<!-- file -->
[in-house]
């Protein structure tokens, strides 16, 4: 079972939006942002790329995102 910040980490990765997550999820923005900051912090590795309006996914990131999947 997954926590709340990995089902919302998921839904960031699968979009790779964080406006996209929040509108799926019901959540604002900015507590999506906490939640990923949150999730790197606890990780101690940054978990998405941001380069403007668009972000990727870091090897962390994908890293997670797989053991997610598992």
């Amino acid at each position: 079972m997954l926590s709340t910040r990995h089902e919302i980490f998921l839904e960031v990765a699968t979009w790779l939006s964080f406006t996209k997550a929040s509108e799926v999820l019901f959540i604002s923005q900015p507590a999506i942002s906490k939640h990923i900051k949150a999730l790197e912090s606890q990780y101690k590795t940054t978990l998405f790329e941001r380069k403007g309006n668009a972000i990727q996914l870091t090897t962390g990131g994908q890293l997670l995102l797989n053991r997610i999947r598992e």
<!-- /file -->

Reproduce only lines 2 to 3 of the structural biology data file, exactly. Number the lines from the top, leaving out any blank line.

């Protein structure tokens, strides 16, 4: 079972939006942002790329995102 910040980490990765997550999820923005900051912090590795309006996914990131999947 997954926590709340990995089902919302998921839904960031699968979009790779964080406006996209929040509108799926019901959540604002900015507590999506906490939640990923949150999730790197606890990780101690940054978990998405941001380069403007668009972000990727870091090897962390994908890293997670797989053991997610598992």
């Amino acid at each position: 079972m997954l926590s709340t910040r990995h089902e919302i980490f998921l839904e960031v990765a699968t979009w790779l939006s964080f406006t996209k997550a929040s509108e799926v999820l019901f959540i604002s923005q900015p507590a999506i942002s906490k939640h990923i900051k949150a999730l790197e912090s606890q990780y101690k590795t940054t978990l998405f790329e941001r380069k403007g309006n668009a972000i990727q996914l870091t090897t962390g990131g994908q890293l997670l995102l797989n053991r997610i999947r598992e």